Making Authentic Leadership Work

In the Master Class on Leadership, I teach how to make authentic leadership work. I try to live my leadership from a place of vulnerability and authenticity. Here is how I work hard to try and make that happen.

There are four elements to being authentic in leadership.

  1. Self Awareness
  2. Transparency in Relationships
  3. Fair Minded Consideration
  4. Positive Moral Foundation

Self awareness is trying to understand what your strengths are, without boastfulness. It means you appreciate the talents, wisdom and knowledge that you have coupled with your experience. It also means you know your weaknesses intimately, but do not wallow in self-loathing about them. Weaknesses are an opportunity to figure out how to compliment your skill set with that of others. The last part is perhaps the one that is toughest to learn – how you can and will respond to emotional stimuli. If I am truly self-aware I know what the best possible response to news of all types can and should be, and I diligently and thoughtfully practice that response. As someone with deficits in the whole feelings department, that has been tough for me to really figure out personally, and I have offended people I wish that I hadn’t – and didn’t mean to.

Transparency in relationships is when the leader is open with their own thoughts, values and beliefs not because they expect everyone to fall in line with that and assume the perspective of the leader in those traits, but so that they deepen their understanding and awareness of where the leader is coming from. Transparency is not an exercise in evangelization. But let us be clear, that being transparent opens up a new type of vulnerability that many leaders struggle with when it comes to issues like homelessness that are often moralized. How a leader really feels about homelessness is new territory for a lot of Executive Directors and Presidents of homeless serving organizations.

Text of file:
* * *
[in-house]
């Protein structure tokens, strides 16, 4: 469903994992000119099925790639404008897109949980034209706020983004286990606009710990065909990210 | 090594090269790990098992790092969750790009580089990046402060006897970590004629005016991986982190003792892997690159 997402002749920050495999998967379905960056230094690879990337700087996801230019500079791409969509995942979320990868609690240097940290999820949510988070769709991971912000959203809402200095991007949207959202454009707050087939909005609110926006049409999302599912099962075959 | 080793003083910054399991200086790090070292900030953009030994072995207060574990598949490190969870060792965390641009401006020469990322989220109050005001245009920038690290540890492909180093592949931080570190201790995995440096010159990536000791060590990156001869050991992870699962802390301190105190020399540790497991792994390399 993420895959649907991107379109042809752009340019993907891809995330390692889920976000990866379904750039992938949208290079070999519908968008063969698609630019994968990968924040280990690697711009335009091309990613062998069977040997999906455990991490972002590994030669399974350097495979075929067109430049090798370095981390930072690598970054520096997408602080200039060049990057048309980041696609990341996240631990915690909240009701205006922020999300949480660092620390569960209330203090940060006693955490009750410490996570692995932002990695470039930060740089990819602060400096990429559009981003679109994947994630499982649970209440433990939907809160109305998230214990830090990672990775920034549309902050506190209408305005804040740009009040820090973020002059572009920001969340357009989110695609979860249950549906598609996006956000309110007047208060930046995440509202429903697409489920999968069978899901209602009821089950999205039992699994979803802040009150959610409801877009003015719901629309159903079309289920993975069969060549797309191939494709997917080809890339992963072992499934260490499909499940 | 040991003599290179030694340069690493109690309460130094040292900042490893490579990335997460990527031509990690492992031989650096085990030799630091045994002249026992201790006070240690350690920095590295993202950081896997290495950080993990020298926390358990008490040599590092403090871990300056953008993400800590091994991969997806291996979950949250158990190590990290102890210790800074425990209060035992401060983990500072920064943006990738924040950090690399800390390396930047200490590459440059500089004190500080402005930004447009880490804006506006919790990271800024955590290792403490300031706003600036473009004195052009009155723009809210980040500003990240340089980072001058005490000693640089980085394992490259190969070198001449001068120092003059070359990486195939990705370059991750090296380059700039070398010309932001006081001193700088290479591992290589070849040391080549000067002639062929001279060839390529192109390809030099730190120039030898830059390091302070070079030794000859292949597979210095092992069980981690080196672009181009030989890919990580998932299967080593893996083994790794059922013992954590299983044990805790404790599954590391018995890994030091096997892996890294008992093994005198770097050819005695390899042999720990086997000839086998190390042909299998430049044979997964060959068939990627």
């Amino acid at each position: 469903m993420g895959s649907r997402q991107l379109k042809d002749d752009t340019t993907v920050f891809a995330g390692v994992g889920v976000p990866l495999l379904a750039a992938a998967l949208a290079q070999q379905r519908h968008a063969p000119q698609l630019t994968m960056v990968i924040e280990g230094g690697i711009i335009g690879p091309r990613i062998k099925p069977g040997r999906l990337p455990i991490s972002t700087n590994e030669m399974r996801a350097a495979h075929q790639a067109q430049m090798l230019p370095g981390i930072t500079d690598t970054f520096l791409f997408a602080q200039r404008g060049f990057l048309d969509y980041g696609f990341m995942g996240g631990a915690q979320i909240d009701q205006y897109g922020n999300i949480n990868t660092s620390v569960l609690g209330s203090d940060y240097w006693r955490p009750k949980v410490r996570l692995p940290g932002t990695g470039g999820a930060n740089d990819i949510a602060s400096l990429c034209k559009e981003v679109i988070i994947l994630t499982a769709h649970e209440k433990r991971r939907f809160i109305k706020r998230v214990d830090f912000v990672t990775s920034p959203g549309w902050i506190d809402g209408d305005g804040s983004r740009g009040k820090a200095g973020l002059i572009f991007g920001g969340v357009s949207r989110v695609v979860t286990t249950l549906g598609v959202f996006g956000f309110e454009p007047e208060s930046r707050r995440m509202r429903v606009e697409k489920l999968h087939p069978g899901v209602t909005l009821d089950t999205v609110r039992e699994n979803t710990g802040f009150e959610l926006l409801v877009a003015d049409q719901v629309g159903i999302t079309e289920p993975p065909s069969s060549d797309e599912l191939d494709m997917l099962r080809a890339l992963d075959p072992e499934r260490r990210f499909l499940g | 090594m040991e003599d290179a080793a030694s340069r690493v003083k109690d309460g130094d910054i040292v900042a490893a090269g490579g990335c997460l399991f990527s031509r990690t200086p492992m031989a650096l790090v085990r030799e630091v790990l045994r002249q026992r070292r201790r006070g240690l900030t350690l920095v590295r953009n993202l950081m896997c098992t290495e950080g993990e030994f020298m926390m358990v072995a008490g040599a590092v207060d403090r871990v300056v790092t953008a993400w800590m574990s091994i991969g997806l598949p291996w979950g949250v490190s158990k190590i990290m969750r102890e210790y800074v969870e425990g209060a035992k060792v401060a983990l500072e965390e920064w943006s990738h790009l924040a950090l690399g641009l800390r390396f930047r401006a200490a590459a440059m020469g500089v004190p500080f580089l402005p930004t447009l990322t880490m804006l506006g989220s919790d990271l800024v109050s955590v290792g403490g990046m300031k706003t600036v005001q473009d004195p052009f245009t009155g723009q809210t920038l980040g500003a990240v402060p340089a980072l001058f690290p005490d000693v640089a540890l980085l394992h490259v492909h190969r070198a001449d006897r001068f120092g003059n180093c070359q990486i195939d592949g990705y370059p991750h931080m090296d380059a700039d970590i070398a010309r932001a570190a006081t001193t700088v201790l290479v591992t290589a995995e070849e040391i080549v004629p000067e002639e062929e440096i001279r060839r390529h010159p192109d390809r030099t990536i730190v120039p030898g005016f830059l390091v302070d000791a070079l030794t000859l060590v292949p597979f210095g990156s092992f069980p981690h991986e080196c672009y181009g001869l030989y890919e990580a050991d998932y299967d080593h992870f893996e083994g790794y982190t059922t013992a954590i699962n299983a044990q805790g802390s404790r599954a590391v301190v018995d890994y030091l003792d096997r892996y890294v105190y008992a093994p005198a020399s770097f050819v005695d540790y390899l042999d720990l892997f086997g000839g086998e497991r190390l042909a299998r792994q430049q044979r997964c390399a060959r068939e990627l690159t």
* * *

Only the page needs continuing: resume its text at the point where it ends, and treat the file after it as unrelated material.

Fair minded consideration is about seeking out alternative viewpoints than what we might say are the leader’s own natural conclusions. And in so doing, the leader opens up to considering other ways of doing things. When and how are leaders in your community malleable? When have they proven capable of changing direction based upon the opinion of others? Are there any instances when they openly admit that a different approach than their own holds more merit than what they were trying to achieve?

Positive moral foundation is a call to be ethical and distinguish that which can be called “right” and “wrong” from an ethical perspective in the service we do and the decisions we make. When was the last time you and your colleagues or community had a conversation about the ethics of ending homelessness? I am guessing you have been so busy doing the work you have not got around to that in a while (or ever). Probably the best time to do it is sooner rather than later. Maybe why you do this work is completely different than why they do this work – yet you thought you were on the same page.

About Iain De Jong

Iain is a playful nerd, hellbent on ending homelessness, increasing affordable housing, creating vibrant communities, and expanding the knowledge amongst leaders that influence social issues. Having held senior management and professional positions in government, non-profits, and the private sector, Iain has a wealth of experience and has garnered dozens of awards for his work across Canada and internationally. His work has taken him across Canada, the United States, and to Australia. In 2009, Iain joined OrgCode as its President & CEO, and in 2014 assumed full ownership of the firm. In addition to his work with OrgCode, Iain holds a part-time faculty position in the Graduate Urban Planning Programme at York University.


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